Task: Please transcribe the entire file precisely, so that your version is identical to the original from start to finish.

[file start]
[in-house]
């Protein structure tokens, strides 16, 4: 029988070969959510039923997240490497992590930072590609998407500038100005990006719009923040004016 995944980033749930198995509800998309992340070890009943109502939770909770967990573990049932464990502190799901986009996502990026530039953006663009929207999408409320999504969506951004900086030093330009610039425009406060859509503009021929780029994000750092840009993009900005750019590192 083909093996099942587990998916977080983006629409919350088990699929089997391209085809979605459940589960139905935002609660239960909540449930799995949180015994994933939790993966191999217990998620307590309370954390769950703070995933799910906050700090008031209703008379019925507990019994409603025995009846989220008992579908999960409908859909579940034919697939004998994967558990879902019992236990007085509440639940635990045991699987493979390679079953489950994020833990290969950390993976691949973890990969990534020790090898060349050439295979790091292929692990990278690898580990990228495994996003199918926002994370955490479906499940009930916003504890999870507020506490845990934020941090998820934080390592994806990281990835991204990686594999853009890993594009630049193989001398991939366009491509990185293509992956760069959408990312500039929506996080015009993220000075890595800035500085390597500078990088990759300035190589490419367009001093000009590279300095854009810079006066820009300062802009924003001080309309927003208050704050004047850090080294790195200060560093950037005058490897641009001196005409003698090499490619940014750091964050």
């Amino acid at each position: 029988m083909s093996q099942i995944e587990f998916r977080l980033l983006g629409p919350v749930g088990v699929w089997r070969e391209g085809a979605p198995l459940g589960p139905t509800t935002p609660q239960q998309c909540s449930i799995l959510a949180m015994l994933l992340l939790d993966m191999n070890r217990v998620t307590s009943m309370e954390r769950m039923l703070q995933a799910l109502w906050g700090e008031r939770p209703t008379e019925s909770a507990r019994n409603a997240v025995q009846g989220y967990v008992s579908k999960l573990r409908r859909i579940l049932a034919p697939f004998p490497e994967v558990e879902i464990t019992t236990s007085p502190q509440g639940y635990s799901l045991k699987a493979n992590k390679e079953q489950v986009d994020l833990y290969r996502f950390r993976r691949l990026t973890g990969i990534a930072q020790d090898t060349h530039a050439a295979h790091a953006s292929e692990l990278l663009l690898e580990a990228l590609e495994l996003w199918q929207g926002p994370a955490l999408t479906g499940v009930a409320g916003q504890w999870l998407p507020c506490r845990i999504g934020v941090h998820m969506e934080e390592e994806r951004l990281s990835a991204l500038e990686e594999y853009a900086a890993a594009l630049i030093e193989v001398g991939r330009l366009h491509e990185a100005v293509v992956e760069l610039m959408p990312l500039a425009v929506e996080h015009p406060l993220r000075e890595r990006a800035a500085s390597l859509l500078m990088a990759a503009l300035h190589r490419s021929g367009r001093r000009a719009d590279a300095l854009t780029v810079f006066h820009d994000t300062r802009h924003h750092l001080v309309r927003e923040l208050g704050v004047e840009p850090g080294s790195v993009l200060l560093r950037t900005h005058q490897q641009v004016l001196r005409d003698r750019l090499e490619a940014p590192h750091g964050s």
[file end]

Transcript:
[in-house]
């Protein structure tokens, strides 16, 4: 029988070969959510039923997240490497992590930072590609998407500038100005990006719009923040004016 995944980033749930198995509800998309992340070890009943109502939770909770967990573990049932464990502190799901986009996502990026530039953006663009929207999408409320999504969506951004900086030093330009610039425009406060859509503009021929780029994000750092840009993009900005750019590192 083909093996099942587990998916977080983006629409919350088990699929089997391209085809979605459940589960139905935002609660239960909540449930799995949180015994994933939790993966191999217990998620307590309370954390769950703070995933799910906050700090008031209703008379019925507990019994409603025995009846989220008992579908999960409908859909579940034919697939004998994967558990879902019992236990007085509440639940635990045991699987493979390679079953489950994020833990290969950390993976691949973890990969990534020790090898060349050439295979790091292929692990990278690898580990990228495994996003199918926002994370955490479906499940009930916003504890999870507020506490845990934020941090998820934080390592994806990281990835991204990686594999853009890993594009630049193989001398991939366009491509990185293509992956760069959408990312500039929506996080015009993220000075890595800035500085390597500078990088990759300035190589490419367009001093000009590279300095854009810079006066820009300062802009924003001080309309927003208050704050004047850090080294790195200060560093950037005058490897641009001196005409003698090499490619940014750091964050």
């Amino acid at each position: 029988m083909s093996q099942i995944e587990f998916r977080l980033l983006g629409p919350v749930g088990v699929w089997r070969e391209g085809a979605p198995l459940g589960p139905t509800t935002p609660q239960q998309c909540s449930i799995l959510a949180m015994l994933l992340l939790d993966m191999n070890r217990v998620t307590s009943m309370e954390r769950m039923l703070q995933a799910l109502w906050g700090e008031r939770p209703t008379e019925s909770a507990r019994n409603a997240v025995q009846g989220y967990v008992s579908k999960l573990r409908r859909i579940l049932a034919p697939f004998p490497e994967v558990e879902i464990t019992t236990s007085p502190q509440g639940y635990s799901l045991k699987a493979n992590k390679e079953q489950v986009d994020l833990y290969r996502f950390r993976r691949l990026t973890g990969i990534a930072q020790d090898t060349h530039a050439a295979h790091a953006s292929e692990l990278l663009l690898e580990a990228l590609e495994l996003w199918q929207g926002p994370a955490l999408t479906g499940v009930a409320g916003q504890w999870l998407p507020c506490r845990i999504g934020v941090h998820m969506e934080e390592e994806r951004l990281s990835a991204l500038e990686e594999y853009a900086a890993a594009l630049i030093e193989v001398g991939r330009l366009h491509e990185a100005v293509v992956e760069l610039m959408p990312l500039a425009v929506e996080h015009p406060l993220r000075e890595r990006a800035a500085s390597l859509l500078m990088a990759a503009l300035h190589r490419s021929g367009r001093r000009a719009d590279a300095l854009t780029v810079f006066h820009d994000t300062r802009h924003h750092l001080v309309r927003e923040l208050g704050v004047e840009p850090g080294s790195v993009l200060l560093r950037t900005h005058q490897q641009v004016l001196r005409d003698r750019l090499e490619a940014p590192h750091g964050s």